Interpreting the legacy of King's 'dream'

By Leslie King | Emory Report | Sep. 3, 2013

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Civil Rights March on Washington, D.C. Aug. 28, 1963. Photo courtesy of U.S. National Archives/flickr.

As America celebrates the 50th anniversary of the March on Washington for Jobs and Freedom, U.S. Congressman John Lewis (D-Ga.) remembers well that day in 1963, when the Rev. Martin Luther King Jr. stood on the steps of the Lincoln Memorial to deliver his iconic "I Have a Dream" speech.  

In his AJC Decatur Book Festival keynote on Aug. 30 at Emory’s Schwartz Center for the Performing Arts, Lewis recalled standing on those very steps before King’s historic address to share his own impassioned speech.  

Fifty years after that momentous event, Lewis continues his work, now with a graphic novel, "March (Book One)," the first in a trilogy about the civil rights movement in the United States.  

Inspired by the words and leadership of King, Lewis found a way to "get in trouble, good trouble, necessary trouble. We didn't give up. We didn't give in. We believed in the way of peace, the way of love, of nonviolence," he told the full house at the Schwartz Center.  

Describing his own mission in the civil rights movement, Lewis said, "We wanted to create what Martin Luther King called 'the beloved community'."

"For those who've said nothing has changed, I say come and walk in my shoes. I will show you that our country is a different country and we are a better people," Lewis said.  

He hopes that his book will motivate readers to "be prepared to march, walk, stand, be inspired to act ... We need to find a way to make some noise."  

Emory reflections  

Fifty years later, what is the legacy of the March on Washington? What parts of King's dream are fulfilled; what parts have yet to be realized; and what is the obligation of American citizens, including the Emory community?

Here are some perspectives on the legacy of the dream:  

Noel Erskine, professor of ethics and theology at Candler School of Theology:  

"I suppose as a university we could begin to ask, ‘How do we talk about the dream in the 21st century, post-Obama? Where are we as a university on some of these issues for which King stood and fought and talked about in his dream?’ We have ethical commitments as a university. We can't let ourselves off the hook.  We have to face some of these issues that King faced. I think a university has a responsibility to provide leadership in thought to help people think through some of these issues. The issues that were in 1963, I think it's more complex now.  Is there a new way to talk about race?"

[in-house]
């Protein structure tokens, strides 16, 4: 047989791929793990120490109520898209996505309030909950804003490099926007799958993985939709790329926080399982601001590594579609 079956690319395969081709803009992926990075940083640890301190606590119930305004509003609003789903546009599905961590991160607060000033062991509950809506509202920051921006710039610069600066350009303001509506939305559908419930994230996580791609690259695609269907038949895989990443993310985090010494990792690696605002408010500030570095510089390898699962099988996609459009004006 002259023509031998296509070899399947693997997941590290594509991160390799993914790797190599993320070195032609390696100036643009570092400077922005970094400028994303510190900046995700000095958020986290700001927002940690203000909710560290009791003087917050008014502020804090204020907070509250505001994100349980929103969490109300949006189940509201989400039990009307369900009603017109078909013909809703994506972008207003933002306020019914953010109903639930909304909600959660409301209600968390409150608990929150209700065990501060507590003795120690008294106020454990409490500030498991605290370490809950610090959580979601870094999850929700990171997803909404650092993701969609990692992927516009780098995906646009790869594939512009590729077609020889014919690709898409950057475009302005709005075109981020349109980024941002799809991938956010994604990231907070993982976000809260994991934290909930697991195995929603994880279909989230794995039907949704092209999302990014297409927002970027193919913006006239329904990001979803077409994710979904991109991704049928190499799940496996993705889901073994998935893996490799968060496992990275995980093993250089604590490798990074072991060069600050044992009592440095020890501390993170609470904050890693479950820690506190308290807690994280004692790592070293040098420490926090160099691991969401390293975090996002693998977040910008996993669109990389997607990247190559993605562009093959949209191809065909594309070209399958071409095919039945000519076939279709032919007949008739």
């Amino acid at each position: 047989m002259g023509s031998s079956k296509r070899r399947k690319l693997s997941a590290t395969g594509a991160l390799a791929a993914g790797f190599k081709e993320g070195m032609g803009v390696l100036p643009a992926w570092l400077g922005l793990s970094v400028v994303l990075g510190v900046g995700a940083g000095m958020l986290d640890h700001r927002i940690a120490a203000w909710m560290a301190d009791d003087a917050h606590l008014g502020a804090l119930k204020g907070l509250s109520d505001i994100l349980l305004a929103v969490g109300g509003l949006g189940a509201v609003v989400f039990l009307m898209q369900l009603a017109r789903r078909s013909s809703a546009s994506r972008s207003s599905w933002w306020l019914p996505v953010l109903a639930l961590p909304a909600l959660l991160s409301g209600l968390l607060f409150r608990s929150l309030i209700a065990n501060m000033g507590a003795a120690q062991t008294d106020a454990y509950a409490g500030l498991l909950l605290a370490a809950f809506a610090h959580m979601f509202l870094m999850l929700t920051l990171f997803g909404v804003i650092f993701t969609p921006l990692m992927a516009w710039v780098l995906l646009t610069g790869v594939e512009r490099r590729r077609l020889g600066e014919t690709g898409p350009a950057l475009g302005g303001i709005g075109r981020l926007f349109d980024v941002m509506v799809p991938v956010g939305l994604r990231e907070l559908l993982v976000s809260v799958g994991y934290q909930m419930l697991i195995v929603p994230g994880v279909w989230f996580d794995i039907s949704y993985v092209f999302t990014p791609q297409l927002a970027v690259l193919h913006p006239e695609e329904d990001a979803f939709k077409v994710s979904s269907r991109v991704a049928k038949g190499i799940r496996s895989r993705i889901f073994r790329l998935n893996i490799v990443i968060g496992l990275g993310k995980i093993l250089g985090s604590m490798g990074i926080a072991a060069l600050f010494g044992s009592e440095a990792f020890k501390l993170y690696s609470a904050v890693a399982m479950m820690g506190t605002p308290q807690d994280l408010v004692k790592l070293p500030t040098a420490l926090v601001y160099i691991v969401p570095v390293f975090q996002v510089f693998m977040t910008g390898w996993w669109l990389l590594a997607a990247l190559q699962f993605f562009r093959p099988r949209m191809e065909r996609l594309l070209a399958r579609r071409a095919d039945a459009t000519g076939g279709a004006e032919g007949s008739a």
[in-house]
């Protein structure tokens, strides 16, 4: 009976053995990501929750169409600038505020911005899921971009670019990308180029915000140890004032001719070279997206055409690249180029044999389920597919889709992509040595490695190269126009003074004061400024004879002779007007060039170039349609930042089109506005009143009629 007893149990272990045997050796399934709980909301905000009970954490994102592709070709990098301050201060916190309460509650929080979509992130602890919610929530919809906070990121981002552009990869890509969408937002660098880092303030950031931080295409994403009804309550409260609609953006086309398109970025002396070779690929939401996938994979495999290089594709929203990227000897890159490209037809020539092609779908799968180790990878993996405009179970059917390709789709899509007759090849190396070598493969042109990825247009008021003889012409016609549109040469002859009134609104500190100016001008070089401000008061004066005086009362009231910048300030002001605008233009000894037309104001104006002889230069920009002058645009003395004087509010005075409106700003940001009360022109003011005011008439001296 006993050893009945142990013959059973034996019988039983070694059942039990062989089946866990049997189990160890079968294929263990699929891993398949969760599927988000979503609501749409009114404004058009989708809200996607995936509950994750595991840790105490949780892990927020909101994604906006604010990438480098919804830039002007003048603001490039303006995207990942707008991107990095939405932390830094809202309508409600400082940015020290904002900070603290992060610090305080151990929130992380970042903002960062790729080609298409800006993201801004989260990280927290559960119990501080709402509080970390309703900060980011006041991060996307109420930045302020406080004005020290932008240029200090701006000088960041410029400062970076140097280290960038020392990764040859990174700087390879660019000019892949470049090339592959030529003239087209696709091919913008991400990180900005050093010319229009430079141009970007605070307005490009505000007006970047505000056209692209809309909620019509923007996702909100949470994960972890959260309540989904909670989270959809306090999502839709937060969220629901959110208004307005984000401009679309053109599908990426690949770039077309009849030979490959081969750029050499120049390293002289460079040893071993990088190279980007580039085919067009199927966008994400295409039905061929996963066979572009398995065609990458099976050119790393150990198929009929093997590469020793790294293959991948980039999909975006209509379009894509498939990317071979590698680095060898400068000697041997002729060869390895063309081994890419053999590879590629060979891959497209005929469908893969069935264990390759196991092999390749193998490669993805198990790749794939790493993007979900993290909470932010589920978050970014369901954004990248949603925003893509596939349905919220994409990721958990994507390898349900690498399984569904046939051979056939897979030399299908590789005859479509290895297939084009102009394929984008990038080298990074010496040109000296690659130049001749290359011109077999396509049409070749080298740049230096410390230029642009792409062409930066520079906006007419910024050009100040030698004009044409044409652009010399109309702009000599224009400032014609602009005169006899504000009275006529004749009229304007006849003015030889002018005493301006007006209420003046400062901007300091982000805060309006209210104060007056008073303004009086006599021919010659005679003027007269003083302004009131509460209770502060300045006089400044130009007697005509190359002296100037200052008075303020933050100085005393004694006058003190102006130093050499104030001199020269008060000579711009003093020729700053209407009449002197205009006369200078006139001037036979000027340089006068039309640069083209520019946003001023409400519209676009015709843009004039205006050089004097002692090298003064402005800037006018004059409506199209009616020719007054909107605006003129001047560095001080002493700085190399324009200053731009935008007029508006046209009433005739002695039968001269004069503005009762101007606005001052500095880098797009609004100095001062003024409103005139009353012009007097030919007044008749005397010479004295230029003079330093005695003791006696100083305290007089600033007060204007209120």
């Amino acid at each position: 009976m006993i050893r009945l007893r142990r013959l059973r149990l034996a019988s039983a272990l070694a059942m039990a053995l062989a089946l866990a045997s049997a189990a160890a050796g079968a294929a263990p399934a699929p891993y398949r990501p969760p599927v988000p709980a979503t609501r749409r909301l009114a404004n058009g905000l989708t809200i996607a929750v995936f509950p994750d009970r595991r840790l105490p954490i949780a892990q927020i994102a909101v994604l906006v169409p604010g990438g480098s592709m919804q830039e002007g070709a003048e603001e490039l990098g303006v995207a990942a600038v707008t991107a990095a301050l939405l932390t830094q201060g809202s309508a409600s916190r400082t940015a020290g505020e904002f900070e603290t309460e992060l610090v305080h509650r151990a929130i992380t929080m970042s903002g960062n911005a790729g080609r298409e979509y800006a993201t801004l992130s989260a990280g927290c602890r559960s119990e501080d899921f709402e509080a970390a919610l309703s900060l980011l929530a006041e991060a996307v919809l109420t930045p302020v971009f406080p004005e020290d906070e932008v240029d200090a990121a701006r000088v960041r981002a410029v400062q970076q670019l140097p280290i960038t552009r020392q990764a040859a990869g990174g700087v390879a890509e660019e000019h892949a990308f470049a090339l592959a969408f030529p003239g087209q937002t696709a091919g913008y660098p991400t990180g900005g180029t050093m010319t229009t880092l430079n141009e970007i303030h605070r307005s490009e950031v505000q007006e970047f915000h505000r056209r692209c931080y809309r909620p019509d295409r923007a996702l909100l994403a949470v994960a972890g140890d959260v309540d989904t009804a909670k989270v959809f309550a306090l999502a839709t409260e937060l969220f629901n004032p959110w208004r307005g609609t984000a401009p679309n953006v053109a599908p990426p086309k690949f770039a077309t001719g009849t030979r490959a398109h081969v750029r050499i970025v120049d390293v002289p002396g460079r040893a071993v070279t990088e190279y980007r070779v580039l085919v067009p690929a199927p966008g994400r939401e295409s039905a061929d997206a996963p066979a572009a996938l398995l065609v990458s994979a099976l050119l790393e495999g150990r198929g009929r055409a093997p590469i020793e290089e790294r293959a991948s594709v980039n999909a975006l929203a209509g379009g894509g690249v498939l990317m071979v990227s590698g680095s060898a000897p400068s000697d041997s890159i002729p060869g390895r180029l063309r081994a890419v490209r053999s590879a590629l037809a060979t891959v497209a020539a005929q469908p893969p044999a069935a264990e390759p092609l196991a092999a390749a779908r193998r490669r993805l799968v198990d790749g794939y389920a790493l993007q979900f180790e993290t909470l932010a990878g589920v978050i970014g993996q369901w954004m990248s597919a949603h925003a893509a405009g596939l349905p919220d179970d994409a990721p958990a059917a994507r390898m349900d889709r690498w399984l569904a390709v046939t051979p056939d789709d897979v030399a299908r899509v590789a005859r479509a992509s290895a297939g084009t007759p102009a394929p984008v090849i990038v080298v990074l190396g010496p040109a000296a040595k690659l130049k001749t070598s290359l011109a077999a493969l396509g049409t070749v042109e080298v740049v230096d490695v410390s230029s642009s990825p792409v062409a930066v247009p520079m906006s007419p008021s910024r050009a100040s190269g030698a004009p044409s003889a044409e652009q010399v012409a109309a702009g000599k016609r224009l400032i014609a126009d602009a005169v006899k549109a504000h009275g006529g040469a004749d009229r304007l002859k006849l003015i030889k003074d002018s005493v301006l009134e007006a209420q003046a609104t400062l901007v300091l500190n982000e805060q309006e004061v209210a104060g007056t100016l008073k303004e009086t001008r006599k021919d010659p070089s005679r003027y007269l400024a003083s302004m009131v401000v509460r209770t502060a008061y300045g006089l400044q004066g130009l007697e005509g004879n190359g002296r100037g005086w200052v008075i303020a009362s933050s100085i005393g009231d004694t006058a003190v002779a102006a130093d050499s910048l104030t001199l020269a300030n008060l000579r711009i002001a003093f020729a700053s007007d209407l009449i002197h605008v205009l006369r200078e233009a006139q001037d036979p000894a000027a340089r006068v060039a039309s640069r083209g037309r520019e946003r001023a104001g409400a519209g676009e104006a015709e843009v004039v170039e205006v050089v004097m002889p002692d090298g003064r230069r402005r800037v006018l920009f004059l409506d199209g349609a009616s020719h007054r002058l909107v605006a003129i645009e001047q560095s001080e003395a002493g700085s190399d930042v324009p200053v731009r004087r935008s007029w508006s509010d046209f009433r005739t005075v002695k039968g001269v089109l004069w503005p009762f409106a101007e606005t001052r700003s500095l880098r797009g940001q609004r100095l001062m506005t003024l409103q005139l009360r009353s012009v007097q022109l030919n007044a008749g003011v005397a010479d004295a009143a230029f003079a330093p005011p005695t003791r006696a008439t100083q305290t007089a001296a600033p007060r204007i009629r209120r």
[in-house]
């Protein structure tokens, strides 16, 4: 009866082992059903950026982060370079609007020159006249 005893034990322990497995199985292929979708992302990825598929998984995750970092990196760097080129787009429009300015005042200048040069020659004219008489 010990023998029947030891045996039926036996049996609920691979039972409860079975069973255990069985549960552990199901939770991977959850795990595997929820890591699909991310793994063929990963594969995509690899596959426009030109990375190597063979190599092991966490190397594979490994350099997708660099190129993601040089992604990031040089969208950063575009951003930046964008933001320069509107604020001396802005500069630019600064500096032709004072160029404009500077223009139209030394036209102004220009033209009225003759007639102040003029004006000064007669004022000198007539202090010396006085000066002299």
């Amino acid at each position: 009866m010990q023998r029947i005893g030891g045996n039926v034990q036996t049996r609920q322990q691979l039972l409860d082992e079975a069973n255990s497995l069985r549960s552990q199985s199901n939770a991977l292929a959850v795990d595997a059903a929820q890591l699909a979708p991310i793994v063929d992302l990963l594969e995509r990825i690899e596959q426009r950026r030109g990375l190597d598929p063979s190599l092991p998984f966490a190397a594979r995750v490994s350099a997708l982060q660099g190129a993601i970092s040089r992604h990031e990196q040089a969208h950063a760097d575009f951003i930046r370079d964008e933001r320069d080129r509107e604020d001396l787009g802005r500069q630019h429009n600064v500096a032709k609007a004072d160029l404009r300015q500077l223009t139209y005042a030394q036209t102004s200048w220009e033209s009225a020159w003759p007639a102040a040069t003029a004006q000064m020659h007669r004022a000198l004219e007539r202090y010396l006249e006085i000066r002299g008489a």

Carol Anderson, associate professor of African American Studies and history:  

"The nation has treated Martin Luther King’s 'I Have a Dream' speech as a triumph.  A healing catharsis.  A kumbaya moment.  A Coca-Cola ad.  In reality it was a clarion call that American democracy was badly, horrifically broken.  During the March on Washington in 1963, he surveyed the 'appalling condition' of a national landscape choked with barriers to voting, education, housing, health care, jobs, and equal justice. King stressed the need to respond to the 'urgency of now.'  That, however, did not happen.  Instead, 50 years later, we look out only to find additional barriers, albeit more sophisticated, that continue to thwart the promise of American democracy. Or, as we noted in the SCLC exhibit at Woodruff Library, 'And the struggle continues'…"